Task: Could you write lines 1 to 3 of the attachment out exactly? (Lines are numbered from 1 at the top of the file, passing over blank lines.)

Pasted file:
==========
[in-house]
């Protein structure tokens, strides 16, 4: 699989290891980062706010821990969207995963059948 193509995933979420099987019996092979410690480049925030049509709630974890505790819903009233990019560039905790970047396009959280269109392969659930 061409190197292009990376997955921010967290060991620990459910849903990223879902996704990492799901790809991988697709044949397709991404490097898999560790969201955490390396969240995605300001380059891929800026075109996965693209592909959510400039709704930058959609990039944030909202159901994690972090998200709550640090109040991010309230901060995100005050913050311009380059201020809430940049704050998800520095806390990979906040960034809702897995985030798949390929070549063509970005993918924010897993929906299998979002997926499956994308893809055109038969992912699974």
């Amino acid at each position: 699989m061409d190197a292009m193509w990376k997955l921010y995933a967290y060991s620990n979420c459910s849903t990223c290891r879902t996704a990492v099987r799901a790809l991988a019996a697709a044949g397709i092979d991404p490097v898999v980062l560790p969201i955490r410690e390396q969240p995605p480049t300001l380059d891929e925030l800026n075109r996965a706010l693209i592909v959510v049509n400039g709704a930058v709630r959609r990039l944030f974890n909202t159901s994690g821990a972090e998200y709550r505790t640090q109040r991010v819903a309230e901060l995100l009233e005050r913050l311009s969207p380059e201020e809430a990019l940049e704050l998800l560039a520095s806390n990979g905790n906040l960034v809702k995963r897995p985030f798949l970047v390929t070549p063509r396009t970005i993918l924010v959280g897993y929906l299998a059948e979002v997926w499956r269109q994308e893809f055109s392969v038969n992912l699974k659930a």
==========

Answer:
[in-house]
């Protein structure tokens, strides 16, 4: 699989290891980062706010821990969207995963059948 193509995933979420099987019996092979410690480049925030049509709630974890505790819903009233990019560039905790970047396009959280269109392969659930 061409190197292009990376997955921010967290060991620990459910849903990223879902996704990492799901790809991988697709044949397709991404490097898999560790969201955490390396969240995605300001380059891929800026075109996965693209592909959510400039709704930058959609990039944030909202159901994690972090998200709550640090109040991010309230901060995100005050913050311009380059201020809430940049704050998800520095806390990979906040960034809702897995985030798949390929070549063509970005993918924010897993929906299998979002997926499956994308893809055109038969992912699974």
């Amino acid at each position: 699989m061409d190197a292009m193509w990376k997955l921010y995933a967290y060991s620990n979420c459910s849903t990223c290891r879902t996704a990492v099987r799901a790809l991988a019996a697709a044949g397709i092979d991404p490097v898999v980062l560790p969201i955490r410690e390396q969240p995605p480049t300001l380059d891929e925030l800026n075109r996965a706010l693209i592909v959510v049509n400039g709704a930058v709630r959609r990039l944030f974890n909202t159901s994690g821990a972090e998200y709550r505790t640090q109040r991010v819903a309230e901060l995100l009233e005050r913050l311009s969207p380059e201020e809430a990019l940049e704050l998800l560039a520095s806390n990979g905790n906040l960034v809702k995963r897995p985030f798949l970047v390929t070549p063509r396009t970005i993918l924010v959280g897993y929906l299998a059948e979002v997926w499956r269109q994308e893809f055109s392969v038969n992912l699974k659930a």